Cape St. Vincent

A few hours of fairly easy driving west from Albufeira and you’re on the west coast – the End of the World – at the Cabo Sao Vicente on Portugal’s southwest shore and the southwesternmost point of Europe. The cape is a landmark for ships traveling to or from the Mediterranean. The cliffs rise nearly vertically from the Atlantic to a height of 75 meters. The cape is a site of exuberant marine life and a high concentration of birds nesting on the cliffs, such as the rare Bonelli’s eagle, peregrine falcons, kites, rock thrushes, rock pigeons, storks and herons.

Cape of São Vicente, Portugal

View of the Cape of São Vicente over the coast. Photo by Nize

The casual tourist would never suspect that desolate, forbidding Cape St Vincent was the site of some of the most significant events in maritime history. From these shores, Prince Henry the Navigator sent his corvairs to find Madeira in 1420, and the Azores, in 1427. Before him, Roman legions, Moorish conquerors and Sir Francis Drake trod along these cliffs, and watched the huge rolling waves break along their rocky base.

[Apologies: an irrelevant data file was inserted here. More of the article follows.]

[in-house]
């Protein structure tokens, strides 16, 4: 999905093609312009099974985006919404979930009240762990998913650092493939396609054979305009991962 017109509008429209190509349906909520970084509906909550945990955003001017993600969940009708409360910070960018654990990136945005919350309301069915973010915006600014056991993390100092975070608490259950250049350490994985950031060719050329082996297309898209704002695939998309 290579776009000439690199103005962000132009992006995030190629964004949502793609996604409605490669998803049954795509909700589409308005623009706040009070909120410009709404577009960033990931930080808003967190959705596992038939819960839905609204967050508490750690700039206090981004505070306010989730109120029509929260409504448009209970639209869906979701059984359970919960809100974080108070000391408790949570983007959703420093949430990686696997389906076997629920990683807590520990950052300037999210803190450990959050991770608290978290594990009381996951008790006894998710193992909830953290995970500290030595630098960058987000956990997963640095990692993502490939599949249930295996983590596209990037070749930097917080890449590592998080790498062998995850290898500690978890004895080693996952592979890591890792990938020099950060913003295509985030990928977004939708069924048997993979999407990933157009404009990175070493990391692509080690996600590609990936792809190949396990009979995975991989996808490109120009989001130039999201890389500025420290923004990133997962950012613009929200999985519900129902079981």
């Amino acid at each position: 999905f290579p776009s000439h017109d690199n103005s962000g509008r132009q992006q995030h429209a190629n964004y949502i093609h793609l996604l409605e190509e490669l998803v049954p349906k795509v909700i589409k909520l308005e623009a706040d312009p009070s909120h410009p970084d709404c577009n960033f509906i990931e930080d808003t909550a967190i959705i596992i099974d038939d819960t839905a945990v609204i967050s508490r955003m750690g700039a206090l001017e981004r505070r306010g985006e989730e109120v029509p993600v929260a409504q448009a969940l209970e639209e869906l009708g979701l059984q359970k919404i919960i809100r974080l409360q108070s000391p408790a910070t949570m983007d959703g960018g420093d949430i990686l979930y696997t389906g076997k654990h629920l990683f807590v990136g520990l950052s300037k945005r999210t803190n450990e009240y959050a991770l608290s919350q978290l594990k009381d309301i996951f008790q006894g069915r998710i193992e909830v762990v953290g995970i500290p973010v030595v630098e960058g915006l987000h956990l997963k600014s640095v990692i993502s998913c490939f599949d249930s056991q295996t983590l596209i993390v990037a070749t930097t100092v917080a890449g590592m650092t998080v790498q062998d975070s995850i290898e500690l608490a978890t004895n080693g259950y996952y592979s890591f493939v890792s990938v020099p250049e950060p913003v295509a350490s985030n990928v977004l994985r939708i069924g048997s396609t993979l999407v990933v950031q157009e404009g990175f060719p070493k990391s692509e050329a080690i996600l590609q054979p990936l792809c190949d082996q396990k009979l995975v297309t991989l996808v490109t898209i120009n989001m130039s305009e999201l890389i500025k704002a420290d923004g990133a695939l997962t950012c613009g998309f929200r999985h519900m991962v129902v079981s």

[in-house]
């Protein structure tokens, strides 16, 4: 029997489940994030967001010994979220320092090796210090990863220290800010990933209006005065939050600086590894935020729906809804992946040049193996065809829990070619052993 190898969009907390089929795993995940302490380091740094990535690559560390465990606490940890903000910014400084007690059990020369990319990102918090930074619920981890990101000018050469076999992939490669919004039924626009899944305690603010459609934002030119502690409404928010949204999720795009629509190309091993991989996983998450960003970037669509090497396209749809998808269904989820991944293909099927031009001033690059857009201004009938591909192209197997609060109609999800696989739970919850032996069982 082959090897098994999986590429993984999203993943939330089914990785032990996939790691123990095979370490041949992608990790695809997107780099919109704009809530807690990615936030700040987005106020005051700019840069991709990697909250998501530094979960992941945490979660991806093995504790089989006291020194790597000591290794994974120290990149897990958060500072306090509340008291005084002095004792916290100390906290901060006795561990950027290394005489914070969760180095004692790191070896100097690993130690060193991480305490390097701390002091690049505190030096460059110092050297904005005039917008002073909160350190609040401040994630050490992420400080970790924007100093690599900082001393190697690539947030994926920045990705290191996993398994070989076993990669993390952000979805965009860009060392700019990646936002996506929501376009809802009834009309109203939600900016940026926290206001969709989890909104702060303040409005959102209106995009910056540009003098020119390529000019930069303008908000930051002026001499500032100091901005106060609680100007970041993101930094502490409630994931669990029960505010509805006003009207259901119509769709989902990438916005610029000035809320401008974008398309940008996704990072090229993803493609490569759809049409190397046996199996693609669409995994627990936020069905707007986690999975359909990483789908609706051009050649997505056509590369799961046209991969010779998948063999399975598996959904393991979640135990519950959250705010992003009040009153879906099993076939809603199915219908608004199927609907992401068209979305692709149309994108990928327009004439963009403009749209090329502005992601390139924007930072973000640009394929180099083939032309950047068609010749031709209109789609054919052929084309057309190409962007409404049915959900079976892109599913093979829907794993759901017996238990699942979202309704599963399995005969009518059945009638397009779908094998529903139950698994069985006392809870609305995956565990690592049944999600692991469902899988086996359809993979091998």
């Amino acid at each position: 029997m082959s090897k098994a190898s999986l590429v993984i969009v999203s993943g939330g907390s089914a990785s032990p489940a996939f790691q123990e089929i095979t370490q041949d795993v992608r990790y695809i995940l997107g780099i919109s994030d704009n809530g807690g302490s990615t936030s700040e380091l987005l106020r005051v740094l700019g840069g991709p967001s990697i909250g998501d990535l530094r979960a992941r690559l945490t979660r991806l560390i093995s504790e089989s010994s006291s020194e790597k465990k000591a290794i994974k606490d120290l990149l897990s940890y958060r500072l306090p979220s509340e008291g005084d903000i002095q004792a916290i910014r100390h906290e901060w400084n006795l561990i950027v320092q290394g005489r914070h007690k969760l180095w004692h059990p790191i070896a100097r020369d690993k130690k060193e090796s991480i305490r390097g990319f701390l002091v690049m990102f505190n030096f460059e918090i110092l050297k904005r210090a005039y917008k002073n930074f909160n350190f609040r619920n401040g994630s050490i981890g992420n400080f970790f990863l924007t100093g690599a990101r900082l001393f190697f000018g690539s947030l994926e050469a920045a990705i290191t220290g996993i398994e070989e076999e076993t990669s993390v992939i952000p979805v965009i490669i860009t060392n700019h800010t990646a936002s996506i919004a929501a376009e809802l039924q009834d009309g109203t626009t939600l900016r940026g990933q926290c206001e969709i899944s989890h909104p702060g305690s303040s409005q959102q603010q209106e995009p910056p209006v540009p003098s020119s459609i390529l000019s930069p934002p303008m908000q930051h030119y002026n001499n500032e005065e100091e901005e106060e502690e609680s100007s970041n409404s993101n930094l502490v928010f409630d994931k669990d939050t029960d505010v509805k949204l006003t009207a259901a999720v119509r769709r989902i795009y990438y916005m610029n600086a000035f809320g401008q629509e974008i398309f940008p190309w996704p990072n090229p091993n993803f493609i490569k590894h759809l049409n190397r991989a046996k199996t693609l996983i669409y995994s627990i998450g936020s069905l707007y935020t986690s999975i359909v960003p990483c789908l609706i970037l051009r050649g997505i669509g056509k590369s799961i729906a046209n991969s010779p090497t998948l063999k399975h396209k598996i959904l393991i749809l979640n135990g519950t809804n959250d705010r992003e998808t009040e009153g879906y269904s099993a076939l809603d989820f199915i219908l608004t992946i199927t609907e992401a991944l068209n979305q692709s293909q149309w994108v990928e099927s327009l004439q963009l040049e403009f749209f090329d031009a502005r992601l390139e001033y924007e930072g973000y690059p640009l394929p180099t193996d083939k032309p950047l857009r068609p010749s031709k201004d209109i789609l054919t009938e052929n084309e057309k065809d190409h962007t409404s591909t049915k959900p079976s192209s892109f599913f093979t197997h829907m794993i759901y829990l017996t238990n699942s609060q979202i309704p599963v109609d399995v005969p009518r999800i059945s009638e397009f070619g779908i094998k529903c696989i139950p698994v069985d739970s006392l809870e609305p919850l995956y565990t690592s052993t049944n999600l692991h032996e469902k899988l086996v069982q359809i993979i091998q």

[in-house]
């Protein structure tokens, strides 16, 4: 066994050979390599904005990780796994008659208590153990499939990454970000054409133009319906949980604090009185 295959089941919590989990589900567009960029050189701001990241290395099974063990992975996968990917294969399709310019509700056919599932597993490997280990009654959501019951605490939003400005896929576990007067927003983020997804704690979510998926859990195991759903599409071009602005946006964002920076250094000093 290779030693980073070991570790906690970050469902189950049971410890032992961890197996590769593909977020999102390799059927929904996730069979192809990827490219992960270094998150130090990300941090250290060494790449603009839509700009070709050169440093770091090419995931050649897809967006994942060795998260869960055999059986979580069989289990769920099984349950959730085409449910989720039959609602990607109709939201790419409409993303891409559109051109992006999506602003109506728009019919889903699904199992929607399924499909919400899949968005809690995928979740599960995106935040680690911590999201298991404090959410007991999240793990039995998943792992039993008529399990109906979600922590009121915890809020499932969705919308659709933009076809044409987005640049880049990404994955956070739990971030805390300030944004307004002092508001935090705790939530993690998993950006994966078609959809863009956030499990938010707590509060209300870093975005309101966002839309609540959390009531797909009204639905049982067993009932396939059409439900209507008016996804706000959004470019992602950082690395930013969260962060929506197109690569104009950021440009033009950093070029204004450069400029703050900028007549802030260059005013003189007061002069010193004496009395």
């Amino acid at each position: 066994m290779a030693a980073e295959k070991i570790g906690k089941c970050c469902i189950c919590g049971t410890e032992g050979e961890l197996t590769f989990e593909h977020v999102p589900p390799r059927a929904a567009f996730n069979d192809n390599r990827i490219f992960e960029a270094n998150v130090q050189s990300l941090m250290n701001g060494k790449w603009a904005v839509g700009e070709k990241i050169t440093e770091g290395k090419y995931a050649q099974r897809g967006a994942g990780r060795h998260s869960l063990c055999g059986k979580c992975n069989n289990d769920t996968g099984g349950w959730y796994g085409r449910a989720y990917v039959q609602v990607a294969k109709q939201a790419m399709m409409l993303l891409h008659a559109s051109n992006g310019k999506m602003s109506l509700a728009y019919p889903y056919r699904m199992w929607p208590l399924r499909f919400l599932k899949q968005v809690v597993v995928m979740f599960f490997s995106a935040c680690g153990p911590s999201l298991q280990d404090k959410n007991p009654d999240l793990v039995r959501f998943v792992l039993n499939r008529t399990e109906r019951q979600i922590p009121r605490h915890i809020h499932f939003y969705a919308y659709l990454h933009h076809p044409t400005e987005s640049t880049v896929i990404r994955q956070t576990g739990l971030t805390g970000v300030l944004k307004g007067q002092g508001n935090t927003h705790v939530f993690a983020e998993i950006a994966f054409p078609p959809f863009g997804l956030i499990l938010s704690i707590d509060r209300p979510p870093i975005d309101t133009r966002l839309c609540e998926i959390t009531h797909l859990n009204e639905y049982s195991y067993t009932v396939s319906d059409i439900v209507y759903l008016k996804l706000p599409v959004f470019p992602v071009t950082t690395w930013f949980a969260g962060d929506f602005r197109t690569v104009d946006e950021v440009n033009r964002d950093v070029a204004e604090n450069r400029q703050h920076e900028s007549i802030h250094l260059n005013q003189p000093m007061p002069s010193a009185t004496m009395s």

Cabo de São Vicente, Portugal

Cape St. Vincent with lighthouse as seen from Sagres Point. Photo by Georges Jansoone

Today this is a wild and windswept place, where only a powerful but solitary lighthouse bears witness to modern ways. Built in 1846, and extensively rebuilt in 1908, Cape St. Vincent Lighthouse station was first established around 1515, but the convent and light tower were destroyed in a raid by Sir Frances Drake in 1587. The present lighthouse is 24 metres (79 ft) high and was built over the ruins of a 16th-century Franciscan convent in 1846. The statues of St. Vincent and St. Francis Xavier had been moved to church of Nossa Senhora da Graça on Sagres Point 3 kilometres (1.9 mi) away.

Cape St. Vincent Lighthouse

The lighthouse. Photo by Dr.G.Schmitz

This lighthouse, guarding one of the world’s busiest shipping lanes, is among the most powerful in Europe, its two lamps can be seen as far as 60 kilometres (37 mi) away. It is located atop the spectacular cliffs at the point of the cape. On-site, and opened in 2010, is the small, but excellent, Museu dos Faróis. It showcases the importance of Sagres in Portugal’s maritime navigation history, along with replicas of 16th-century cartography and the history of the Cape’s lighthouse.